But enough of the technicalities, let’s talk accolades, shall we? Why don’t we start with D. I. C. E. Awards. Majora’s Mask got two: for Action/Adventure Game of the Year and Game Design of the Year. It was a runner-up for GameSpot’s Best Nintendo 64 Game and a nominee for Best Adventure Game. It also won a contest held by gameFAQs.com, earning Game of the Decade (2000-2009) title. It sold over 3,36 million copies worldwide, securing 12th place on the best-selling N64 games list. In a nutshell, the only Zelda which overshadowed Majora’s Mask was Ocarina of Time.
|Genre:||FPS, stealth, action|
Another undisputed masterpiece form Rare, and the righteous spiritual successor to GoldenEye 007, Perfect Dark pushed the limits of N64 so hard you might have almost smelled the boiling plastic case of the console. It took full advantage of N64’s expansion pack, without which the single-player campaign was automatically disabled (sic!). However, the said requirement paid back with interest.
Perfect Dark lived up to its name and offered a perfect gameplay with 9 long missions (4 more to unlock) having vast array of objectives to complete. Apart from the regular single-player campaign, there were a co-op and counter-operative modes available – the latter having an exceptionally convenient option for the opposing player to take control of any given opponent, just like agents in The Matrix did. Both of the modes were topped off by a ridiculously customizable multiplayer with AI-fuelled bots.
It all fully compensated for the hyper-clichéd plot of two alien races in a state of war, providing two high-tech military corporations on Earth – Carrington Institute and dataDyne, themselves sworn enemies – with their R&D advancements, blah, blah, blah… extraction of a scientist…blah, blah, blah. Anyway, you didn’t play Perfect Dark for the plot. You played it, because it was fun. Oh, and before we move on to the next game on our list, it’s worth mentioning that Perfect Dark won – of all accolades possible – the Satellite Award for the Best Game in 2001.
Super Mario 64
A game which doesn’t need any introduction. A game which was praised and prized so much it almost feels like it was a lead-pipe cinch. For many – THE 3D platform game. For almost everyone else – a timeless classic which comes to mind first when one hears the word “Nintendo 64”. Period. Released simultaneously with the console, it brought the mighty Italian plumber to the third dimension.
Dynamic camera system and 360-degree analog control really allowed you to look around and freely explore the bright, colorful locations. New moves, like wall and triple jumps, improved Mario’s agility, although there weren’t any Fire Flowers, so you would have to resort to melee attacks. The number of accolades it received overwhelms, to put it mildly. Only during 1997 Golden Joystick ceremony, the game grabbed awards in three different categories: Best Looking Game, Nintendo Magazine Best N64 Game, and, of course, Game of the Year. Super Mario 64 is also No. 1 best-selling N64 game with over 11,9 million copies sold, surpassing then whole franchises like The Legend of Zelda. Now that’s what you call a pipe down!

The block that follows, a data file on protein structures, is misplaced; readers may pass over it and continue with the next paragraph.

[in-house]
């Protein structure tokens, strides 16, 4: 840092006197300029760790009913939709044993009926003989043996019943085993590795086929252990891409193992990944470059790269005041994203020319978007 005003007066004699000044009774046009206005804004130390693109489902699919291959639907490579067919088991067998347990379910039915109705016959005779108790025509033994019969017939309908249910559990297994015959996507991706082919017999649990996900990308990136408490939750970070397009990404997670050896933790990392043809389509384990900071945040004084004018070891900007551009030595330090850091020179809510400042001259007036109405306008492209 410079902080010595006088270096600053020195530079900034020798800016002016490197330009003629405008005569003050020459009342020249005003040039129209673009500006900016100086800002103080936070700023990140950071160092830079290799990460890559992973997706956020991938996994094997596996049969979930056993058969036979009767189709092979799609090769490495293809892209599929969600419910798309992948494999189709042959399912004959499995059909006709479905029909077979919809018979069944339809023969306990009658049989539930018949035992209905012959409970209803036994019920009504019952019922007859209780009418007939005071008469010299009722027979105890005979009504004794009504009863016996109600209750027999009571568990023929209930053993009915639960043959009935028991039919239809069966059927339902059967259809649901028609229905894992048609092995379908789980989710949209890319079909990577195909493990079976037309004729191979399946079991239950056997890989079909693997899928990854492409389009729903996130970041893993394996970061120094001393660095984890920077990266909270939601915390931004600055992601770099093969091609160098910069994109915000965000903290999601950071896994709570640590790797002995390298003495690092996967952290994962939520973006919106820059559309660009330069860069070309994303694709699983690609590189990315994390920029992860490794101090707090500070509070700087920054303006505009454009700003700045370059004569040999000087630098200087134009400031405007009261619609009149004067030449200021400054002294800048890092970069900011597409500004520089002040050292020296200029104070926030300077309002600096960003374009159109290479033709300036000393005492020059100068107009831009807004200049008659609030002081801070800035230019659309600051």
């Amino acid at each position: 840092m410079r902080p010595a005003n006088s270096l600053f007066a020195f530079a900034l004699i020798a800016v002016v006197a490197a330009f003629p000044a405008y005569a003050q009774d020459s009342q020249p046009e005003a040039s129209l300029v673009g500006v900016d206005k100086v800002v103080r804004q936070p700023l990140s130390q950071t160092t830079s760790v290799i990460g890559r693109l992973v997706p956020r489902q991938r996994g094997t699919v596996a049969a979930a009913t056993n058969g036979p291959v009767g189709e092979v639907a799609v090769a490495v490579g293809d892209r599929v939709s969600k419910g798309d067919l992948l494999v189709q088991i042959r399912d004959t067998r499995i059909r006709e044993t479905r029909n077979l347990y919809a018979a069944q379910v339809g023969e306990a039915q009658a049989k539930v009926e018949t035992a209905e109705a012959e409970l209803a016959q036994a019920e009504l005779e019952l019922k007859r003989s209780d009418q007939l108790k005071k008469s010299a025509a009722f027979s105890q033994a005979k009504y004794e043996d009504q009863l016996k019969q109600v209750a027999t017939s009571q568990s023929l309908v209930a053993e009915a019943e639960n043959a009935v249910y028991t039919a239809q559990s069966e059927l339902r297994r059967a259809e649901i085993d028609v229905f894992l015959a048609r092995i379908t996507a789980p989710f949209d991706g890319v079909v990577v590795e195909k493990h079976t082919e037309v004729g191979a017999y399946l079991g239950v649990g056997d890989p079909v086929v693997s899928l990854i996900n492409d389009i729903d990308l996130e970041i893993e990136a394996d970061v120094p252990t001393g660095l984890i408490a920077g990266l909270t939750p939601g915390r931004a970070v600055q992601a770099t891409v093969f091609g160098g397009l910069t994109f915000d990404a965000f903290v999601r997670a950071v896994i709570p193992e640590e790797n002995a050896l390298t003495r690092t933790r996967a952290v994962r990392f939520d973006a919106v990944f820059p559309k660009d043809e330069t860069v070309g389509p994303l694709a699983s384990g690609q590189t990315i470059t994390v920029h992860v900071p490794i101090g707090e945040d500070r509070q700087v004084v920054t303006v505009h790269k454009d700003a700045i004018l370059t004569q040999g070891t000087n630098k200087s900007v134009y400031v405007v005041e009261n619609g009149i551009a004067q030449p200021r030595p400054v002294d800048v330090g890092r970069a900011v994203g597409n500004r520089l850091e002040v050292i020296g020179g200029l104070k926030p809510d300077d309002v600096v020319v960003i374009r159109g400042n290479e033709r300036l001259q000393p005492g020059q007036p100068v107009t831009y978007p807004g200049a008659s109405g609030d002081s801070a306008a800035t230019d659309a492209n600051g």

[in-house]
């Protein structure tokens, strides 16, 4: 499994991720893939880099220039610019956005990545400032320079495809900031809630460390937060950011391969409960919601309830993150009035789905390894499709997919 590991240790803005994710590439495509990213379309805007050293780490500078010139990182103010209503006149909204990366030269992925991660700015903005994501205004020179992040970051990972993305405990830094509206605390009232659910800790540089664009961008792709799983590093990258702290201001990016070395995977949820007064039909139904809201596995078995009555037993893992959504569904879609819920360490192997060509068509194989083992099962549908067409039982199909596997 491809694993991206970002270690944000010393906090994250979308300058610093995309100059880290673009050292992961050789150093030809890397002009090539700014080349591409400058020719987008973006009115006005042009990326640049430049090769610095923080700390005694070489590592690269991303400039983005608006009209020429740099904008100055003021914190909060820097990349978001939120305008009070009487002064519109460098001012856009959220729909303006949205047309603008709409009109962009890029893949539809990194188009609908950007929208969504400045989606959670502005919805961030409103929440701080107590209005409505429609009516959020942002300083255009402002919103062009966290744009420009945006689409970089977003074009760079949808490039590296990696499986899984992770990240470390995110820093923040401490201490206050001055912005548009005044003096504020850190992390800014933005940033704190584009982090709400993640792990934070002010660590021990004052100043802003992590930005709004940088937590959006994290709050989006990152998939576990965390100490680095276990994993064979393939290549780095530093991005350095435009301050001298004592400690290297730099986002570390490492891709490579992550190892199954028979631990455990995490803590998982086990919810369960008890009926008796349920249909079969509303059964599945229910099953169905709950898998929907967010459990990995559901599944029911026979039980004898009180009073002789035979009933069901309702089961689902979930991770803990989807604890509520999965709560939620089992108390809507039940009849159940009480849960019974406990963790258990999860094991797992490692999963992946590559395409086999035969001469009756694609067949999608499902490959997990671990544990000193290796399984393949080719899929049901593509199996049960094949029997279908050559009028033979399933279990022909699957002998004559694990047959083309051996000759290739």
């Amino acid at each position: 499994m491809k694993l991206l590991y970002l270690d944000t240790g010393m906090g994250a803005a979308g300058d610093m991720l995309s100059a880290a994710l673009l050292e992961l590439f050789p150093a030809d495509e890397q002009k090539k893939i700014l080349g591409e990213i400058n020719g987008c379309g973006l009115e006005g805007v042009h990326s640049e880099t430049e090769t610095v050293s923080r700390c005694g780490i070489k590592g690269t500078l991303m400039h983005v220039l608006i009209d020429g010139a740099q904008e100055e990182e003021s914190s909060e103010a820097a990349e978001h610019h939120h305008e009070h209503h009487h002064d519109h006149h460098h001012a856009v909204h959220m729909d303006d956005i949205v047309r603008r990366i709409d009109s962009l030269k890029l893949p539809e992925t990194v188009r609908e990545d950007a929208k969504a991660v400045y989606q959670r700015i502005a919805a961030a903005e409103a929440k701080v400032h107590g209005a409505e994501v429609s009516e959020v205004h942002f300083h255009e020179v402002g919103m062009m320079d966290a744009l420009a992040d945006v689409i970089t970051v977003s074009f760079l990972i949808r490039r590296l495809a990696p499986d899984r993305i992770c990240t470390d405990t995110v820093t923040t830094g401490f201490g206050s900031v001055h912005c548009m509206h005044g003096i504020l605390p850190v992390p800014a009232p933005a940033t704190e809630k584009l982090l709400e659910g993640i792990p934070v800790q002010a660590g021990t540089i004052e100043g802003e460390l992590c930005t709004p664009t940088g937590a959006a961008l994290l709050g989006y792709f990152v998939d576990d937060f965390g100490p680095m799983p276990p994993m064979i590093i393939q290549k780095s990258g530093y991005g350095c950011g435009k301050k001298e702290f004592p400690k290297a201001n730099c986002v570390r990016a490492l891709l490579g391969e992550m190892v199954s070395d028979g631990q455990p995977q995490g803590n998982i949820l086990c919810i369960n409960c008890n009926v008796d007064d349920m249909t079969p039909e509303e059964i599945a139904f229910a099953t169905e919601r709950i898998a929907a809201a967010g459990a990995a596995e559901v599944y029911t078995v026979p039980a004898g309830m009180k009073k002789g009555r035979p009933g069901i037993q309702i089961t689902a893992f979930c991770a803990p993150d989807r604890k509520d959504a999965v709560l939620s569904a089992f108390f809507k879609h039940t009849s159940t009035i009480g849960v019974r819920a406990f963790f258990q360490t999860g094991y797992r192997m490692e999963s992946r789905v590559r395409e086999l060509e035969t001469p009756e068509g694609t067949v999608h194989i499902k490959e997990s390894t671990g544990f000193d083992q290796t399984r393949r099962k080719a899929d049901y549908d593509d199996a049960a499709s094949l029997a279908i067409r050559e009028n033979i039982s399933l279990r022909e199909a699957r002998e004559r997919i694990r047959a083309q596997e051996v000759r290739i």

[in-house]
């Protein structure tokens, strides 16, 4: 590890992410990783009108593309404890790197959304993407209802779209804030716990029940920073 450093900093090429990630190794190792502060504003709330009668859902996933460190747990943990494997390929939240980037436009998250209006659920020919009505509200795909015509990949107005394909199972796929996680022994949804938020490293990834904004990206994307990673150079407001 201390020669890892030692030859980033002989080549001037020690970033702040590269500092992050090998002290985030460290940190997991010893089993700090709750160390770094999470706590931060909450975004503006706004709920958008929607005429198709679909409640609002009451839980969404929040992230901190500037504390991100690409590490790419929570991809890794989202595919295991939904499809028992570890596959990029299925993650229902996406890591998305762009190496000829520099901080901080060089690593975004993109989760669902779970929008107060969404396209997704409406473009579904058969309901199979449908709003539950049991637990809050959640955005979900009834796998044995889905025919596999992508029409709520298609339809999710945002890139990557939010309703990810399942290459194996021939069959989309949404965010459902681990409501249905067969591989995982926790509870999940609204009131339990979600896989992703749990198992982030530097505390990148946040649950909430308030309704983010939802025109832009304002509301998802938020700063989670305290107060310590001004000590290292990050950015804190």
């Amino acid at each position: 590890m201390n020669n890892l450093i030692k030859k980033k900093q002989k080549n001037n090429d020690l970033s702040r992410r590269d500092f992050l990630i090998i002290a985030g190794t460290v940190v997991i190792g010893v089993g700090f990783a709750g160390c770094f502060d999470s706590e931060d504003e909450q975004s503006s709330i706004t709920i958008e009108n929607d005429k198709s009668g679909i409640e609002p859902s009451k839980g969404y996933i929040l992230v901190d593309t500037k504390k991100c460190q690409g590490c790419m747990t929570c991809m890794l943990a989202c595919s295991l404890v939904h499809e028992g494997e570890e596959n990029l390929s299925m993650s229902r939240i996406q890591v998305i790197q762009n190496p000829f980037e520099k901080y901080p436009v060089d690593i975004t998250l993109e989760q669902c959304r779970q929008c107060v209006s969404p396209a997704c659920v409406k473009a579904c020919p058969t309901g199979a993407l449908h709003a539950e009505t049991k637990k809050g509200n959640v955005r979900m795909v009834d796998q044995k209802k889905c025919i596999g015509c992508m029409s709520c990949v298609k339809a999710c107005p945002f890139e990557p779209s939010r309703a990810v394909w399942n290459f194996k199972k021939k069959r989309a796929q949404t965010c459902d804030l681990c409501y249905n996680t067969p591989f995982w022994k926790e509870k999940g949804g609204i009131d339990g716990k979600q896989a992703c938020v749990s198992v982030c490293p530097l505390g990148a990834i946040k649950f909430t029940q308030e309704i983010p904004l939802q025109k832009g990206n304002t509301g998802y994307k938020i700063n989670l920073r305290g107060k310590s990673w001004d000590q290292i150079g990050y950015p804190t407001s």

The Legend of Zelda: Ocarina of Time
Now, did you really expect to see 1080° Snowboarding here? Beyond a reasonable and unreasonable doubt, No. 1 pick for the best N64 game of all time has to be Zelda. Yes, THAT Zelda. Ocarina of Time is the ultimate entry in The Legend of Zelda franchise. It is what you call an epitome of Adventure Game. And a masterpiece with a capital M.
For those of you who were incapacitated in the Temple of Time for too long – or have simply lived under the rock for the past 25 years or so – a quick and clumsy bullet recap of the story: young Link is destined to become a savior of Hyrule again. He obtains a titular instrument from Princess Zelda and embarks on an adventure through time and Hyrule’s nooks and crannies to defeat the evil Ganondorf who treacherously took over the kingdom. Not only was Ocarina of Time the first Zelda installment to use 3D graphics, but it also introduced a target-lock system and sensitive-context buttons, thus setting the modern standard in gameplay for the action/adventure games to come.
It would be unwise to list all the trophies Nintendo EAD snatched out of other first, second and third-party studios’ hands thanks to Ocarina of Time, because…it doesn’t really matter. What matters, though, is vivid emotions and fond memories the game carved into the pounding hearts and racing minds of nearly half of Millenial generation lucky enough to have stepped into Link’s shoes at least once. Yes, it really took only a couple of minutes to get totally hooked and immersed. The sense of partaking in something of utmost importance, of something so essential we could feel it rushing through our veins – that was the magical song Ocarina of Time mesmerized our souls with. And we loved every note of it. That particular quality is why there can only be one No. 1 Nintendo 64 legend. The Legend of Zelda: Ocarina of Time.